The Major Brand Element You Ignore
Kmart can teach us an important lesson on branding.
Kmart? An important lesson in branding? Yes — absolutely. In fact, I’ll even go so far as to say it can teach us about the strongest force in branding.
A “force,” I might add, that Kmart (and nearly every other company) wholly ignores.
And did I mention this force is completely invisible?
Kmart was founded in a suburb of Detroit, only a few miles from where I grew up. We used to go there. A lot. Before Target and WalMart and even malls, this was the store you’d meander for hours. I’m sure the local dimension is why I pay a little extra attention to the once-proud retailer. The romantic in me hopes it will one day retake from WalMart the market share it once dominated.
Admittedly, though, my last visit to a store was several year ago. Walking in the front door, it hit me: This place smells the same way it did 40 years ago!
For some, smells make for a nostalgic trip: the scent that reminds you of your grandmother’s house…the perfume/cologne your first girlfriend/boyfriend wore.
At that moment, the uniquely Kmart “smell” didn’t transport me back to a happier time. It punched me in the solar plexus with the totality of experiences there, over four decades, I’d come to associate as less-than-pleasant. It’s not a foul smell or offensive in any way. It’s just…Kmart’s smell.
Turns out all this makes perfect logic. Our olfactory sense dictates super strong subconscious connections and feelings. In fact, it’s said to be the most-powerful of our senses for memory. Since memory is the hypothalamus of what we call a brand, we should be paying close attention to smells. Perhaps more attention than everything else.
You know what I’m talking about. You’ve experienced it.
What do you feel when you catch a whiff of antiseptics? Specifically, formocreasol, cresatin, and eugenol? And then mixed with acrylic monomer and the general aroma of burning human protein?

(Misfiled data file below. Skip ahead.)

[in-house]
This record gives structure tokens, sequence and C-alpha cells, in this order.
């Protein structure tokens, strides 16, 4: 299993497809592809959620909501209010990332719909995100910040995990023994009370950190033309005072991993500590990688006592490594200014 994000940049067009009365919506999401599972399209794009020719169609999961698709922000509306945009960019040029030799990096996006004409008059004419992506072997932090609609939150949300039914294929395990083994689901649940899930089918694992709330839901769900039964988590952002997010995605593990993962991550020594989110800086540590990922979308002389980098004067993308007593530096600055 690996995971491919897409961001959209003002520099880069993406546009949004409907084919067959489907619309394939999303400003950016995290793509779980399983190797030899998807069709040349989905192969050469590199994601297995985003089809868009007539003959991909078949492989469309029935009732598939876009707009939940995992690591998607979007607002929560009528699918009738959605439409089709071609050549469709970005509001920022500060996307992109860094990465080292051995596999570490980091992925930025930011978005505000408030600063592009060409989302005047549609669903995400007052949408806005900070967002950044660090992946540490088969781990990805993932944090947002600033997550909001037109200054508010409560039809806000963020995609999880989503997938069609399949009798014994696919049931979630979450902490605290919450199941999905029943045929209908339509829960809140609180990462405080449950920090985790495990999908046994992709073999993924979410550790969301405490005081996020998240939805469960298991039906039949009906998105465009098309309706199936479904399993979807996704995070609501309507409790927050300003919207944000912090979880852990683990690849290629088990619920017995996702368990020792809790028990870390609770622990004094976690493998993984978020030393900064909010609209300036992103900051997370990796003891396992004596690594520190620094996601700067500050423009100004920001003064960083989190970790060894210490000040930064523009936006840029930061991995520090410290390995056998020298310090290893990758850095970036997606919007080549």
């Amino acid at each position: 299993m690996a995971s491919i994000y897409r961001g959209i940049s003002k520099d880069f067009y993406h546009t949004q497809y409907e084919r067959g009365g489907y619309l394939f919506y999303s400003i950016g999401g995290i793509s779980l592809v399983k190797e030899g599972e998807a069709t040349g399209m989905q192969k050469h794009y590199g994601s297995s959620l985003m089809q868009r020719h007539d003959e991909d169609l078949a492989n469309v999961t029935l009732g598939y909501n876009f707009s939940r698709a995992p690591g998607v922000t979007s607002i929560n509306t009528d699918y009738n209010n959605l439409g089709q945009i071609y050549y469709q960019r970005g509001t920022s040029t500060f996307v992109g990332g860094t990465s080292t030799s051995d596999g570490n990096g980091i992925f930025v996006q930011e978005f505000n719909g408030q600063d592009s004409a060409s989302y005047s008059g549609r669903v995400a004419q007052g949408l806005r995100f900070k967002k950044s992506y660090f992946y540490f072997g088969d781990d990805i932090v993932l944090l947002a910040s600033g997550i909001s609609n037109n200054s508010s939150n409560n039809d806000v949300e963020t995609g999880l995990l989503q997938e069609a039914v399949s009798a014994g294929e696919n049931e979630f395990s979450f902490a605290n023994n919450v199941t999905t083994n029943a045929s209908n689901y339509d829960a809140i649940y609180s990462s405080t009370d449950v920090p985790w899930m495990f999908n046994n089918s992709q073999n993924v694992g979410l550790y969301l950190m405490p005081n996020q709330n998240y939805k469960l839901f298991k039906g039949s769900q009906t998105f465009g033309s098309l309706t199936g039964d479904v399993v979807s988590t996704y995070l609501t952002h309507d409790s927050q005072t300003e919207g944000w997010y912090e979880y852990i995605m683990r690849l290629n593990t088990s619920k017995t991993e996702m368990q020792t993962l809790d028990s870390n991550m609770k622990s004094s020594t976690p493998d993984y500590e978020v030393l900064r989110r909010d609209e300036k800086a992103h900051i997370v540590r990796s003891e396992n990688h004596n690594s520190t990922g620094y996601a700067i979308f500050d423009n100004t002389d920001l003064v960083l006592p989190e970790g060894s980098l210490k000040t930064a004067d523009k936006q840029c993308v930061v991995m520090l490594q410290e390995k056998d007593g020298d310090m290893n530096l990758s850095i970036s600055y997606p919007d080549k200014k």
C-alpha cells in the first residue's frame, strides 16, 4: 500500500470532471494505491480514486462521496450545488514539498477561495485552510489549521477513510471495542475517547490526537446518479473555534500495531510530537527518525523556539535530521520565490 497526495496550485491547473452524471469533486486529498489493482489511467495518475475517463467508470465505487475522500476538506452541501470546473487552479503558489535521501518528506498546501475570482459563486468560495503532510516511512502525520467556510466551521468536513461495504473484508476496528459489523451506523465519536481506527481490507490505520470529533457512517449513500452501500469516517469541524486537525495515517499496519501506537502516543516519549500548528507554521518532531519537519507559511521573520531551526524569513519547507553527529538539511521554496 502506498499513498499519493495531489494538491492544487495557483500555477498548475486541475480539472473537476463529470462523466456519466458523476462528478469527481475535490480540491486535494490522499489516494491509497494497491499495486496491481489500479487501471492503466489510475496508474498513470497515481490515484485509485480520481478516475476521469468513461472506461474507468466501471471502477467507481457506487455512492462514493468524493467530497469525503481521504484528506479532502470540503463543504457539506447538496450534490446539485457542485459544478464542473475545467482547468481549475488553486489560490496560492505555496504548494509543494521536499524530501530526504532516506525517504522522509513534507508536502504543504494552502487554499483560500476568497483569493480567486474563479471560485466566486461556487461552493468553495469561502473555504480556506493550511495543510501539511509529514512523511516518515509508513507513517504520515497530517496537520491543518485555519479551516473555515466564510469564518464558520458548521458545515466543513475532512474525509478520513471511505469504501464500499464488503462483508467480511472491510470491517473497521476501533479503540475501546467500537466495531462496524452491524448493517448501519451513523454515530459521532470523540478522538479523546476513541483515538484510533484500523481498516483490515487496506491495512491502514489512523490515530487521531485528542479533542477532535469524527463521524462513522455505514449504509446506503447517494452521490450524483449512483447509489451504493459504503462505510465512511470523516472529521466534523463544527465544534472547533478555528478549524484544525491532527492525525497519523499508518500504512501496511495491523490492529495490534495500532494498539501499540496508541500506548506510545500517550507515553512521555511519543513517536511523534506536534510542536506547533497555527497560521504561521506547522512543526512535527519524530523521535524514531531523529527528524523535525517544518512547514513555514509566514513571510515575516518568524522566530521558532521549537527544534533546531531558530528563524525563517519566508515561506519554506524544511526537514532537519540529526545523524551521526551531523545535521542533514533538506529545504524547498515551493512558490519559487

You may not know the names. But you certainly know the smells: Those of a dentist office.
How do you feel?
You associate the smells, on a very primal level, with the discomfort of having your teeth cleaned, drilled, and/or removed. They unlock your lifelong experiences spent in an uncomfortable chair, with people (and power tools) pressing your jaw into ever-wider contortions.
The smells may even make you nauseous.
It’s the same principle realtors use when hosting an open house: The aroma of freshly-baked bread or cookies will make your place seem more homey, thereby increasing your chances of an offer or two.
And some companies — the very astute ones — actually deliver smells that heighten your experience. In fact, many high-end hotels actually use different smells for different areas: conference centers are filled with aromas to elevate your brain chemistry, keeping you alert during long meetings, while more relaxing smells are piped into rooms and spas.
A company I found called ScentAir designs custom scents for companies based on their industry and needs, and provides a scent “delivery system.”
My Kmart revelation suggests that, every time customers enter their stores, they too subconsciously relive anachronistic, unpleasant experiences.
Add to this the company’s other business problems (empty shelves, disenfranchised employees, stores so empty they’re scary) and you’ve got yourself…well, you’ve got yourself a retailer fighting for survival.
So, while Kmart fixes its other problems, it should take a whiff of its own reality.
What does your business smell like?